The Last True Poets of the Sea by Julia Drake
The Larkin family isn’t just lucky—they persevere. At least that’s what Violet and her younger brother, Sam, were always told. When the Lyric sank off the coast of Maine, their great-great-great-grandmother didn’t drown like the rest of the passengers. No, Fidelia swam to shore, fell in love, and founded Lyric, Maine, the town Violet and Sam returned to every summer.
But wrecks seem to run in the family. Tall, funny, musical Violet can’t stop partying with the wrong people. And, one beautiful summer day, brilliant, sensitive Sam attempts to take his own life.
Shipped back to Lyric while Sam is in treatment, Violet is haunted by her family’s missing piece – the lost shipwreck she and Sam dreamed of discovering when they were children. Desperate to make amends, Violet embarks on a wildly ambitious mission: locate the Lyric, lain hidden in a watery grave for over a century.
She finds a fellow wreck hunter in Liv Stone, an amateur local historian whose sparkling intelligence and guarded gray eyes make Violet ache in an exhilarating new way. Whether or not they find the Lyric, the journey Violet takes-and the bridges she builds along the way-may be the start of something like survival.
When I first saw The Last True Poets of the Sea, I found myself hooked on the premise–I’d read the first few chapters and was drawn into it. It sounded like the kind of story I would like, and in many ways, I was right. The Last True Poets of the Sea is an deep exploration of family, friendship, mental illness, and survival.
Our main character is Violet, who’s been sent to live with her uncle in the town of Lyric, Maine, after a rough year for her family. When we first meet her, Violet’s reeling from the past year coping with her brother’s mental health problems by partying and promiscuity. The Last True Poets of the Sea is about Violet putting the pieces of who she is together, solving the problem of her family, and finding the self who she’s lost. Violet is such a realistic character to me, with so many contradictory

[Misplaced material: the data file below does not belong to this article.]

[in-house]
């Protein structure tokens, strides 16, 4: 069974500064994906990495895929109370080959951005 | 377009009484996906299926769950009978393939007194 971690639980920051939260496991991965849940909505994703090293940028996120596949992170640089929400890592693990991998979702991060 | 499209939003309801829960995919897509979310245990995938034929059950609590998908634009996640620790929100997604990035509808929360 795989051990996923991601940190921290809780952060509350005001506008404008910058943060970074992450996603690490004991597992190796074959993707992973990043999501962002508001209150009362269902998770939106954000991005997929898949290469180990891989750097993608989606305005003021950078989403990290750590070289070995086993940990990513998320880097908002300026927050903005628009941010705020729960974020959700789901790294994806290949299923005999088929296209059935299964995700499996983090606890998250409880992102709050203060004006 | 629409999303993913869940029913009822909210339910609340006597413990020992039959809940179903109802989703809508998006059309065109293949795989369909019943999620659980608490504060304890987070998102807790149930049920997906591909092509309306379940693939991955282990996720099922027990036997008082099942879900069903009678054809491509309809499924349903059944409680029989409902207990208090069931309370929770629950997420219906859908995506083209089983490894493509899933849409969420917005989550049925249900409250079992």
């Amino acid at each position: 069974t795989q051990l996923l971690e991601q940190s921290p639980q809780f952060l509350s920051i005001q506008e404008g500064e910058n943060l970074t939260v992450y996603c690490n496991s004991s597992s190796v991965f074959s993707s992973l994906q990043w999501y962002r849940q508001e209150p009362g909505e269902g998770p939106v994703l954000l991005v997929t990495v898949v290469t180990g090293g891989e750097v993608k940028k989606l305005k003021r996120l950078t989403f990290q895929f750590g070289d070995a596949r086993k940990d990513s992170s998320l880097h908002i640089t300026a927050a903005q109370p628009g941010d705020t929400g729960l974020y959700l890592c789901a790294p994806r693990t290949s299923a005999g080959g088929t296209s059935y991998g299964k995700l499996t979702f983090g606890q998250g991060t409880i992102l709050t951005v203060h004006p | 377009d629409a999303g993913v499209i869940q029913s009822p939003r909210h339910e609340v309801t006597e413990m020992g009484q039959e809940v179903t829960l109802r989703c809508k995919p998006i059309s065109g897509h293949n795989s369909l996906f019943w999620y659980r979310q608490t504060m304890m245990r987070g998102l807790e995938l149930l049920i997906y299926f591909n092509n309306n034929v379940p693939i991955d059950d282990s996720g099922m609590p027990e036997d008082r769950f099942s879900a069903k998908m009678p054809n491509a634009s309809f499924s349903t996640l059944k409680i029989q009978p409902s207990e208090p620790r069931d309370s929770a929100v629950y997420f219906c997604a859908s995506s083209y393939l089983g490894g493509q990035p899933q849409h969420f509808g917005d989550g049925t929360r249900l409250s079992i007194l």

The book also throws readers a proper love triangle with two of the side characters, Liv and Orion, two of the teenagers that Violet meets in Lyric. Violet finds herself attracted to both of them, who are a will-they-won’t-they couple, and both find themselves attracted to Violet. I wasn’t expecting this book to be queer, which makes me glad that it was. Orion is the sweetest boy, and Liv is smart and ambitious, and I enjoyed the dynamic of all three of them together.
When it comes to the discussion of mental illness, The Last True Poets of the Sea goes the avenue of leaving a named diagnosis out of the book for any of the characters. However, Violet is heavily implied to have bipolar disorder; meanwhile, Sam has a “complicated” diagnosis implied to be something more, which I personally read as autism (Violet constantly saying there was “more” to Sam, sensory issues, special interests, and general rigidity in schedule). I’ll be honest: I’m not really a fan of the Ambiguous Disorder trope. I understand why authors do it; in this book, it’s to show the connection between Sam and Violet, as well as hereditary mental illness.
I’m also not a fan of the Problem Sibling trope, though The Last True Poets definitely does deconstruct it and show how both Violet and Sam are both going through their own separate struggles and that they’re likely both neurodivergent in some way. If — and I do stress the “if” — Sam was written to be autistic, the comparison of autism to mental illness does make me deeply uncomfortable. Obviously, autistic people can certainly be mentally ill, and have what Sam was diagnosed with (we love comorbidities), but I wish there was a distinction. Because to me, it felt like Sam was being presented as the Problem Sibling, who destabilized his family, and that narrative does quite bother me, especially if Sam was meant to be autistic. Of course, I could always just be reading Too Far Into It, so take these last two paragraphs with a salt shaker!
The writing is really gorgeous, though, and lends so much to the atmosphere of sleepy small-town Maine in the summer. Julia Drake gives Violet a really strong voice, which is good because this book is so character-driven and emotional.
I would definitely recommend The Last True Poets of the Sea as a great YA contemporary. It’s a book that makes you feel things, a messy family and messy people trying to put themselves back together.
content warnings | suicide, eating disorder, grief, drug and alcohol use
representation | unspecified mental illness/neurodiversity
have you read the last true poets of the sea?